Lessons learned with... Preena Gadher, co-founder & MD, Riot Communications
This month we interviewed co-founder and MD of Riot Communications Preena Gadher. Preena discusses navigating the sector as women of colour, launching an agency in her twenties and the lessons learned, as well as providing insight on Riot’s objective to put diversity and inclusion at front and centre of company culture.
Can you briefly share your professional journey which has led you to your role now?
Like many, I fell into PR starting my career in the Penguin Books press office. Although I had a wonderful time at Penguin, I had a nagging feeling that I think may people of colour have, which is that if I wanted to get to the top, I had to take matters into my own hands rather than wait for someone else to promote me. In my twenties, I decided to start my own PR agency – having never worked in one before – and made myself the MD. Riot is still thriving 12 years on.
What has been your career highlight?
At Riot, we specialise in culture and entertainment PR and so over the years we have helped launch the careers of many people. My proudest is Yuval Noah Harari, the author of the multi-million selling non-fiction book Sapiens – a sweeping history of humankind. Harari now has the ear of many world leaders and influencers. If you haven’t read it before, do it. Books as good as this only come along once in a generation.
I’m also proud of the fact that I started my agency in the first place and have grown it over the years. Given the make-up of both the PR industry and the culture sector, I feel proud to have navigated both areas successfully as one of the few brown women of colour in my position. That said, I find it ridiculous – but sadly not surprising - that I am often the only person who looks like me in the room in the 2021.
How has the communications industry been impacted by the COVID pandemic?
We found that clients were in need of greater counsel during the pandemic as the constantly shifting sands meant that people needed clearer communication around how COVID was impacting their employer, their work and their industry.
Obviously working life has changed forever, and at Riot, we have embraced the flexibility that has come from being able to work from home as well as in the office.
How do you think comms will evolve over the next three-five years?
I think the pandemic has shown the value of comms and it will rightfully play more of a role in business planning and strategy. We have also witnessed an increased need for crisis comms with the rise of so-called “cancel culture”. And with the increased awareness of the Black Lives Matter movement – finally - companies are realising that it is no longer enough to do nothing or remain silent. People want to see proactive action and organisations operating on a values-based system.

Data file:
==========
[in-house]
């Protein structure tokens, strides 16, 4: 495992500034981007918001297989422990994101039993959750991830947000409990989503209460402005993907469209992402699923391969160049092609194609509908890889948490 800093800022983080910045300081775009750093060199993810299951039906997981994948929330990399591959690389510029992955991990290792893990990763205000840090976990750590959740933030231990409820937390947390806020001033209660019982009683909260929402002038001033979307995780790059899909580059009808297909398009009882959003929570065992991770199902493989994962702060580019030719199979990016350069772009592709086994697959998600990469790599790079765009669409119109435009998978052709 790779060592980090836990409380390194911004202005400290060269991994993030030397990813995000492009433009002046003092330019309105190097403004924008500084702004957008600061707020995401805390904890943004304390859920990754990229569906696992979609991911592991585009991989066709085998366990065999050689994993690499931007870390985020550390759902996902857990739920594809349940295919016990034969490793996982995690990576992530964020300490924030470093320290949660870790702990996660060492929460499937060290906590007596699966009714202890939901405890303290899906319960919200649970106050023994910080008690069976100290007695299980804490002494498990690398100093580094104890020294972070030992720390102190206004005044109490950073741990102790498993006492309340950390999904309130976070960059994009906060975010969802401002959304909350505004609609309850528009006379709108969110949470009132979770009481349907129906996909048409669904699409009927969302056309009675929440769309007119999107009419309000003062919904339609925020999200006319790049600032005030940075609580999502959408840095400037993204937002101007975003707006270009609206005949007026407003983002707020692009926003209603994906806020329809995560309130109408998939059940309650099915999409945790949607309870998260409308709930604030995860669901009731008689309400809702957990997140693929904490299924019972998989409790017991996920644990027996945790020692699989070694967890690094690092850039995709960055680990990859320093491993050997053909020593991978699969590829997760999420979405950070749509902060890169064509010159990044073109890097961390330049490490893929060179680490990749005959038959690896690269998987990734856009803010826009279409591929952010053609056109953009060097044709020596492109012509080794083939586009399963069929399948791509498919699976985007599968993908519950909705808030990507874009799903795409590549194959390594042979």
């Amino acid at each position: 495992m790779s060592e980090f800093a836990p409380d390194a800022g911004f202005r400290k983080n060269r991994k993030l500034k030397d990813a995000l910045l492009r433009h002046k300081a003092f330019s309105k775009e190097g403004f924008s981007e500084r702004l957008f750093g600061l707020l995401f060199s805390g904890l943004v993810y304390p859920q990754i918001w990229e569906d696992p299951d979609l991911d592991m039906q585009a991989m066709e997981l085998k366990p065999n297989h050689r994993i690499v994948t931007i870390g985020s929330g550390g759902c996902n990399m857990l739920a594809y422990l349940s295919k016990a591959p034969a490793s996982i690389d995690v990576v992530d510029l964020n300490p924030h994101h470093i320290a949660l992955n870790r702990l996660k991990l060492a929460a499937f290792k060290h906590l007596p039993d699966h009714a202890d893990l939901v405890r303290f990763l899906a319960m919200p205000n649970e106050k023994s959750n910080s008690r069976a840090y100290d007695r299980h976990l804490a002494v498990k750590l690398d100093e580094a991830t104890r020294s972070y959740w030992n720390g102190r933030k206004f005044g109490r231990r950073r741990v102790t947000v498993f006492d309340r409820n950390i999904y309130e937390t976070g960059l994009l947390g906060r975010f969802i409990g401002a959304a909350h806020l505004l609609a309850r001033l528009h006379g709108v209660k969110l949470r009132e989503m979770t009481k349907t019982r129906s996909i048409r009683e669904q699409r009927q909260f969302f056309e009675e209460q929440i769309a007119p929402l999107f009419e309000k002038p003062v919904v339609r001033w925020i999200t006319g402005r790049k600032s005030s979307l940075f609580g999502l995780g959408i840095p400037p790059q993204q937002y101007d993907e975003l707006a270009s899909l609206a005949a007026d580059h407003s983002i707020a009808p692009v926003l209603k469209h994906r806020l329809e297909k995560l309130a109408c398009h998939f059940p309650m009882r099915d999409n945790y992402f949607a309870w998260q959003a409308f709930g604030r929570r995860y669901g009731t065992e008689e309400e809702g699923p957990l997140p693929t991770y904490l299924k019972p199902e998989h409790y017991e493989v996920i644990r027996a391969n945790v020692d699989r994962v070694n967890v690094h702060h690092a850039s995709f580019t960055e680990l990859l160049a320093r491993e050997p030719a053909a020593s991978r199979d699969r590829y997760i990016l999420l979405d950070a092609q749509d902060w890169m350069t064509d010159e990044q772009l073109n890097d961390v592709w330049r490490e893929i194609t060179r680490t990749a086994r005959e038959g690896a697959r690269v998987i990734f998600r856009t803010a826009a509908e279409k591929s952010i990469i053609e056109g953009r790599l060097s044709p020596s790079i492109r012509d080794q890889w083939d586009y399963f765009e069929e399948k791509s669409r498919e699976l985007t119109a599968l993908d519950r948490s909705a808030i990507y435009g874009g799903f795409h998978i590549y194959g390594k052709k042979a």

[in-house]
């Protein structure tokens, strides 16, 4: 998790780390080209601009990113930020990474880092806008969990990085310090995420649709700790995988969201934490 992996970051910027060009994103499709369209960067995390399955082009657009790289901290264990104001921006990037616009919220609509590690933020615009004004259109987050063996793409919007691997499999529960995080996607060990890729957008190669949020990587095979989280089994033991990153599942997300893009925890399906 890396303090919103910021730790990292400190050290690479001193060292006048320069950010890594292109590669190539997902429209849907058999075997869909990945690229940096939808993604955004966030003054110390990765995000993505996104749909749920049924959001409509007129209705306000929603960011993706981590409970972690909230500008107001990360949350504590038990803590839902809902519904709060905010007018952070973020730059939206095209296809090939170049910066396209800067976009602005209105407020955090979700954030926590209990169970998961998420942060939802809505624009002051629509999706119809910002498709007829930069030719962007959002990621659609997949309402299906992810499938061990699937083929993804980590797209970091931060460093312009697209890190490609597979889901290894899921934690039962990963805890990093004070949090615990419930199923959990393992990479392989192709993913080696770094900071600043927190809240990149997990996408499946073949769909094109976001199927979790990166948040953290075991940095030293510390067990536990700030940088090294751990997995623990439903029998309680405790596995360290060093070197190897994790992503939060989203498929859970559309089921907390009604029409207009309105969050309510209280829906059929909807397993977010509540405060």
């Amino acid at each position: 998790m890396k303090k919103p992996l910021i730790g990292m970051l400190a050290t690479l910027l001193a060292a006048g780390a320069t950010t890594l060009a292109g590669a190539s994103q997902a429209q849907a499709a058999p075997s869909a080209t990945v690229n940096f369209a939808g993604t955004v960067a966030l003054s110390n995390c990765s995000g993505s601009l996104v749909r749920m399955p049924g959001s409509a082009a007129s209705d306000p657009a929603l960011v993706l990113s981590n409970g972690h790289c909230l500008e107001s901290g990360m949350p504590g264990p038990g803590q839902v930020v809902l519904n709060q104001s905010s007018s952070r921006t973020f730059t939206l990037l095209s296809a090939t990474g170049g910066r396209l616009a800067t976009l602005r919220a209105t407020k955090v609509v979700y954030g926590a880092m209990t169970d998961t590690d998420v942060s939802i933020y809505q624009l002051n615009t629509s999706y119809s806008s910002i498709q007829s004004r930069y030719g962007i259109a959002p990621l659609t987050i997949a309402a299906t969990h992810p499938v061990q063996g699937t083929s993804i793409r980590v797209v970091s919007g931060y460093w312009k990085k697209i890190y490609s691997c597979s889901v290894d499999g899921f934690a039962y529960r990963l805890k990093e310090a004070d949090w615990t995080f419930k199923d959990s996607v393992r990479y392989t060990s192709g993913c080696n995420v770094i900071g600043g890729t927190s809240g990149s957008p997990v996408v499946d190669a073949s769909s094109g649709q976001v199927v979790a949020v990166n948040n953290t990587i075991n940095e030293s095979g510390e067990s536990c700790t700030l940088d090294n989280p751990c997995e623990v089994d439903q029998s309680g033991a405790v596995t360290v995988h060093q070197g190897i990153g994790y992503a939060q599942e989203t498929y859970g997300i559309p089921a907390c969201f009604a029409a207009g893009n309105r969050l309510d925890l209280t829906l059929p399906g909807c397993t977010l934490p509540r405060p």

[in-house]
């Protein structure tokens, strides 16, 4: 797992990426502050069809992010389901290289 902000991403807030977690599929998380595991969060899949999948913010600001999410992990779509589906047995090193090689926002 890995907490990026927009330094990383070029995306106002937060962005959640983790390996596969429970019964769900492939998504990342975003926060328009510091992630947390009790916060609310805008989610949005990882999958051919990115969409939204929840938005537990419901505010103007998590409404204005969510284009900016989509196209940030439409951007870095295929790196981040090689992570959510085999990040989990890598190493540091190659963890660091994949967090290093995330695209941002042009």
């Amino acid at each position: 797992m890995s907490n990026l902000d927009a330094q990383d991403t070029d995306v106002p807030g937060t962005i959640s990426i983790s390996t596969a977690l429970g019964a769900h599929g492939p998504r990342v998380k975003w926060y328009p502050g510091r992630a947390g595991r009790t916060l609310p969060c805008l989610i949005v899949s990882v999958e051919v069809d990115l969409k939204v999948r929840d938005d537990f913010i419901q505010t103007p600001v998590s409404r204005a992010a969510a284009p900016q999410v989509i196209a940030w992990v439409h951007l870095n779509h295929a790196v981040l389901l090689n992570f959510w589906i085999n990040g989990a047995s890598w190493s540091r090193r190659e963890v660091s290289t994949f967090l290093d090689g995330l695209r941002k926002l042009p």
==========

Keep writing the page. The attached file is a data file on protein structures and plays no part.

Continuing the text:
What important lessons have you learnt throughout your career?
From working with a great coach, I learned the importance of identifying what you value, and using those values to guide your decisions, including career choices. It ultimately leads to a more purposeful life, which helps keep you motivated and resilient when things don’t always go to plan.
I also learned to surround myself with advisors who have more experience than I, and that asking for help is always ok.
What skill sets do you think businesses will be looking for in the coming year?
The past 18 months has shown that change is the only constant and those who are able to adapt to change and embrace it will be most successful.
What is the best advice you ever received?
Stay true to your values and the rest will follow.
What are your company’s objectives for Diversity and Inclusion?
One of our values at Riot is “disruption” and what that means for us is embracing difference, since we know being different can provide a powerful advantage. As part of our recruitment process, we always ask ourselves, what difference does this candidate bring that will make us even better at what we do? And while we perform well on certain protected characteristics and have undergone a fair amount of formal training, our current objective is to formalise our diversity and inclusion charter to ensure that it is front and centre of our company culture in terms of our employees, but also what we expect from our clients.
What do you think companies can do to drive diversity and inclusion within the workplace?
Look at themselves and scrutinise the make-up of their organisation at all levels, especially at Board level since change comes from the top. If you know your stats fall below par, work with D&I consultants to create a clear roadmap to change with timelines and a communication plan. It’s not rocket science.
Posted on 21.09.2021